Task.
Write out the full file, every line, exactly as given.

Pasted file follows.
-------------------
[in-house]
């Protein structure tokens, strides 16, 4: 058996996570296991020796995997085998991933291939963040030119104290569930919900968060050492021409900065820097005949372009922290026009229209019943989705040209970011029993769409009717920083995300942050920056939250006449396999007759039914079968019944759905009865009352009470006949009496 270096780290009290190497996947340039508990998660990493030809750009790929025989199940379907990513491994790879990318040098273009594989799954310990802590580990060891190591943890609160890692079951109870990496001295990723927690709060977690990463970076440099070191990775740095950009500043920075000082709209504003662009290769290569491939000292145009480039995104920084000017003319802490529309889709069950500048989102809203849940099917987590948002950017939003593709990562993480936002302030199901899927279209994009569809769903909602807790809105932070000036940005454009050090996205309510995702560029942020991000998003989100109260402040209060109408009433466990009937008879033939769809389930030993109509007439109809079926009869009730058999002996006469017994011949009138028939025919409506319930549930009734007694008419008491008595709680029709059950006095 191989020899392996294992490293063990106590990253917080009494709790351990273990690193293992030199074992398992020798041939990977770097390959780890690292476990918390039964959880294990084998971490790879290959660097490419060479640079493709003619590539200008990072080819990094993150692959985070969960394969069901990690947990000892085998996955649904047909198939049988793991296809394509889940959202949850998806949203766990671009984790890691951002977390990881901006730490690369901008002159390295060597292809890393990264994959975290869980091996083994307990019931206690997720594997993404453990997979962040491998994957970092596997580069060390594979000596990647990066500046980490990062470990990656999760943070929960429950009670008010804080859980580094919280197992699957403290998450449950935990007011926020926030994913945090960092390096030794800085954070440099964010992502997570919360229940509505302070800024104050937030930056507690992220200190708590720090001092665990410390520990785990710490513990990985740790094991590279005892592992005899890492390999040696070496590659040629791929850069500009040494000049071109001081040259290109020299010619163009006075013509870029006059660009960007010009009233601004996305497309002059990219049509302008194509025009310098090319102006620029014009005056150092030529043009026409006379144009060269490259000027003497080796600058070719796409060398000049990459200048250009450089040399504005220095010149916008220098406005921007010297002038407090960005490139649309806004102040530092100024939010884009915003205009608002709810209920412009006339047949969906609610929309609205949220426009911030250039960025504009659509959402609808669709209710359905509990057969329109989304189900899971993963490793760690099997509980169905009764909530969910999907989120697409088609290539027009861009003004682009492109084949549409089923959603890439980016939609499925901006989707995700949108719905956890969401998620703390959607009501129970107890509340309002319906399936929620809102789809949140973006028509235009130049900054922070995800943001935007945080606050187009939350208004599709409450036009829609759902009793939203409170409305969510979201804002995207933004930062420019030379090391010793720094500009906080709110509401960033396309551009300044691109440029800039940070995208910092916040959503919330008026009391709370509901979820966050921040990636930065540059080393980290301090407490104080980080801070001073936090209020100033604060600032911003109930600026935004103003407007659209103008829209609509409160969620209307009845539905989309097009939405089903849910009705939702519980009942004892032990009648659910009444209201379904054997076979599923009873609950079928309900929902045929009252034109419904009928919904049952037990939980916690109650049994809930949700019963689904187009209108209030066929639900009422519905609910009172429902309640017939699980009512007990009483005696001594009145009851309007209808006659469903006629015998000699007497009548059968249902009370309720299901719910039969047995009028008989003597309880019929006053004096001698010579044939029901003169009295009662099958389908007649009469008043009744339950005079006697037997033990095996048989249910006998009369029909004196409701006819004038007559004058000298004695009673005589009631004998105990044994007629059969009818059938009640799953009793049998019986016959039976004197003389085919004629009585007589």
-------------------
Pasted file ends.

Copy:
[in-house]
């Protein structure tokens, strides 16, 4: 058996996570296991020796995997085998991933291939963040030119104290569930919900968060050492021409900065820097005949372009922290026009229209019943989705040209970011029993769409009717920083995300942050920056939250006449396999007759039914079968019944759905009865009352009470006949009496 270096780290009290190497996947340039508990998660990493030809750009790929025989199940379907990513491994790879990318040098273009594989799954310990802590580990060891190591943890609160890692079951109870990496001295990723927690709060977690990463970076440099070191990775740095950009500043920075000082709209504003662009290769290569491939000292145009480039995104920084000017003319802490529309889709069950500048989102809203849940099917987590948002950017939003593709990562993480936002302030199901899927279209994009569809769903909602807790809105932070000036940005454009050090996205309510995702560029942020991000998003989100109260402040209060109408009433466990009937008879033939769809389930030993109509007439109809079926009869009730058999002996006469017994011949009138028939025919409506319930549930009734007694008419008491008595709680029709059950006095 191989020899392996294992490293063990106590990253917080009494709790351990273990690193293992030199074992398992020798041939990977770097390959780890690292476990918390039964959880294990084998971490790879290959660097490419060479640079493709003619590539200008990072080819990094993150692959985070969960394969069901990690947990000892085998996955649904047909198939049988793991296809394509889940959202949850998806949203766990671009984790890691951002977390990881901006730490690369901008002159390295060597292809890393990264994959975290869980091996083994307990019931206690997720594997993404453990997979962040491998994957970092596997580069060390594979000596990647990066500046980490990062470990990656999760943070929960429950009670008010804080859980580094919280197992699957403290998450449950935990007011926020926030994913945090960092390096030794800085954070440099964010992502997570919360229940509505302070800024104050937030930056507690992220200190708590720090001092665990410390520990785990710490513990990985740790094991590279005892592992005899890492390999040696070496590659040629791929850069500009040494000049071109001081040259290109020299010619163009006075013509870029006059660009960007010009009233601004996305497309002059990219049509302008194509025009310098090319102006620029014009005056150092030529043009026409006379144009060269490259000027003497080796600058070719796409060398000049990459200048250009450089040399504005220095010149916008220098406005921007010297002038407090960005490139649309806004102040530092100024939010884009915003205009608002709810209920412009006339047949969906609610929309609205949220426009911030250039960025504009659509959402609808669709209710359905509990057969329109989304189900899971993963490793760690099997509980169905009764909530969910999907989120697409088609290539027009861009003004682009492109084949549409089923959603890439980016939609499925901006989707995700949108719905956890969401998620703390959607009501129970107890509340309002319906399936929620809102789809949140973006028509235009130049900054922070995800943001935007945080606050187009939350208004599709409450036009829609759902009793939203409170409305969510979201804002995207933004930062420019030379090391010793720094500009906080709110509401960033396309551009300044691109440029800039940070995208910092916040959503919330008026009391709370509901979820966050921040990636930065540059080393980290301090407490104080980080801070001073936090209020100033604060600032911003109930600026935004103003407007659209103008829209609509409160969620209307009845539905989309097009939405089903849910009705939702519980009942004892032990009648659910009444209201379904054997076979599923009873609950079928309900929902045929009252034109419904009928919904049952037990939980916690109650049994809930949700019963689904187009209108209030066929639900009422519905609910009172429902309640017939699980009512007990009483005696001594009145009851309007209808006659469903006629015998000699007497009548059968249902009370309720299901719910039969047995009028008989003597309880019929006053004096001698010579044939029901003169009295009662099958389908007649009469008043009744339950005079006697037997033990095996048989249910006998009369029909004196409701006819004038007559004058000298004695009673005589009631004998105990044994007629059969009818059938009640799953009793049998019986016959039976004197003389085919004629009585007589």